See-saws and dynamic balance

The consensus forecasting view about the economy in 2012 is gloomy – much worse than it was a year ago for 2011, which proved too optimistic.  The outlook for 2012 could be too pessimistic but, from what we know right now, caution seems sensible.

Mostly, the economy operates like a series of see-saws that are not fixed to the ground.  These see-saws relate, for example, exports to imports, savings, investment and consumption, and demand and supply generally.  Markets work when inter-related see-saws are moving in dynamic balance.  “What goes up must come down” and forward progress is possible.  The economy is seldom at any point of balance for very long, but at least it’s oscillating around some ‘normal’ pattern that generates new jobs and growth.

For example, when  a trade see-saw starts to look precarious (large and persistent deficits on net exports), there should be self-correcting forces (through exchange rates, cost/inflation pressures and capital flows) that start to reverse the trend.  The problems in economics tend to come when the weight on one end of the see-saw is too great for the other end to react normally.  This often occurs because of some policy intervention, structural inefficiency or institutional arrangement that makes the see-saw rigid:  such as an inappropriate monetary system, over-regulation or some abuse of market power.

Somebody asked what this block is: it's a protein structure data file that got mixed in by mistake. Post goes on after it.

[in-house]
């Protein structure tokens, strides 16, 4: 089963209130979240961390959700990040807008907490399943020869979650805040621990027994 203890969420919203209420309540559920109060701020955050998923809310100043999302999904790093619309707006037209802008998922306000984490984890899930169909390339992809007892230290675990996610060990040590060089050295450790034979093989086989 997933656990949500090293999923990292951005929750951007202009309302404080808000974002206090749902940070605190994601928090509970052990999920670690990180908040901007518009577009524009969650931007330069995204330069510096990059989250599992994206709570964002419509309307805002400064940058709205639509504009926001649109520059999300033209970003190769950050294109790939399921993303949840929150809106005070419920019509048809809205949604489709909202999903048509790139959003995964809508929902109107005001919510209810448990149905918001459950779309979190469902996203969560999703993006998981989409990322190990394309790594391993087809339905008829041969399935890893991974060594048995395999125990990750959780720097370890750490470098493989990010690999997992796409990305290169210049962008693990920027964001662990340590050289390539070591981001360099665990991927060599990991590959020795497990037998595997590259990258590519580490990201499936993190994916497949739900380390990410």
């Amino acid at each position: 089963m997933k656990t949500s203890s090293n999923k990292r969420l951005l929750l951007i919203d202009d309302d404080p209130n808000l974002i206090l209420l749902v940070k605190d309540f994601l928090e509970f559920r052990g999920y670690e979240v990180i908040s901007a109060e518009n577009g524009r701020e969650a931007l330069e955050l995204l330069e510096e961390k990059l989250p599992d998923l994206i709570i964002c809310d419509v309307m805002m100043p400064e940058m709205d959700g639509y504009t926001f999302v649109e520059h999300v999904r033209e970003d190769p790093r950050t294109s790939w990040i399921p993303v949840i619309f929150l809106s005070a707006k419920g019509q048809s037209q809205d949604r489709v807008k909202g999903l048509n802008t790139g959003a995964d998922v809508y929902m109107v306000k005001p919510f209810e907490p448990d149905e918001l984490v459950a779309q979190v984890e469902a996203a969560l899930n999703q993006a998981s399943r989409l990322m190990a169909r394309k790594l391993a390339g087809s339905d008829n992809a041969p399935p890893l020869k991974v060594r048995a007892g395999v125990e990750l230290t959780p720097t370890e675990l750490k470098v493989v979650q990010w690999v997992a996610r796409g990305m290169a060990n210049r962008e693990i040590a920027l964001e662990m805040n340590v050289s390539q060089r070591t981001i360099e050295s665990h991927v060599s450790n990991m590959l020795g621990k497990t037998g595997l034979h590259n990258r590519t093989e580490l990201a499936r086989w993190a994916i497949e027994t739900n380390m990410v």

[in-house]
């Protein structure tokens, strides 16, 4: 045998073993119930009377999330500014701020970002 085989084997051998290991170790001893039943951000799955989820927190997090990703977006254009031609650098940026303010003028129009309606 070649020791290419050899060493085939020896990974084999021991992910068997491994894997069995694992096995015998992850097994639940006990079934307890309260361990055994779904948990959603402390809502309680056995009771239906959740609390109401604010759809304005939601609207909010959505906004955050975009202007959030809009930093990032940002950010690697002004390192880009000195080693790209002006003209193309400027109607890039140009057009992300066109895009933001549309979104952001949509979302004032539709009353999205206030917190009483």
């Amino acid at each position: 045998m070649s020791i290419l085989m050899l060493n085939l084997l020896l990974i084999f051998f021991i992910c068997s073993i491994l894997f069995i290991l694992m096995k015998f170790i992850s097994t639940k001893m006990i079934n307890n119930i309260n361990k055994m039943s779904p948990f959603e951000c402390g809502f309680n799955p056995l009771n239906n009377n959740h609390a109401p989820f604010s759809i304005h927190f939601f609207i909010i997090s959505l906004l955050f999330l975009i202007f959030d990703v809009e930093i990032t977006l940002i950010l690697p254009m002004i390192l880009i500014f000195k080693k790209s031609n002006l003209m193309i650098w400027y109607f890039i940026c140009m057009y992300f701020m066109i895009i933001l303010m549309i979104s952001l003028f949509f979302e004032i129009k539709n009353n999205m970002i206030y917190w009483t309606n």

In the current downturn, several economic see-saws are stuck out of balance.  As long as surplus countries fight to remain surplus countries and deficit countries are stuck with their deficits, mutual austerity only makes the lighter end more exposed.  The surplus countries have to reflate domestic demand too.

Within an economy, of course, there are other sets of see-saws.  For example, in the short run, a demand see-saw exists between the private and public sector.  So, if the government is withdrawing demand to correct a fiscal deficit, you hope this is counter-balanced by a private sector that is taking up the strain.  This is why the broad rule is “run public sector surpluses when the private economy is booming and go into deficit when the economy is not” to keep the see-saw moving.  The problem comes when politicians build up discretionary deficits in the boom and have to correct them in a bust.  Sound familiar?

Amongst others, then, the UK policy makers are in the situation of not wanting to start from here.  In aggregate, low business and household confidence about real earnings potential is stultifying private demand.  Unless this can  be changed, more public sector restraint only means a see-saw stuck out of balance and shifting backwards.  The Coalition has its fingers crossed that if it gets out of the way, the private sector will start to ‘crowd in’ soon.  Given the vulnerability of domestic and external consumers, however, the probability of this seems low.  I really hope there is an international plan brewing to put some weight behind the demand see-saws before they seize up altogether.

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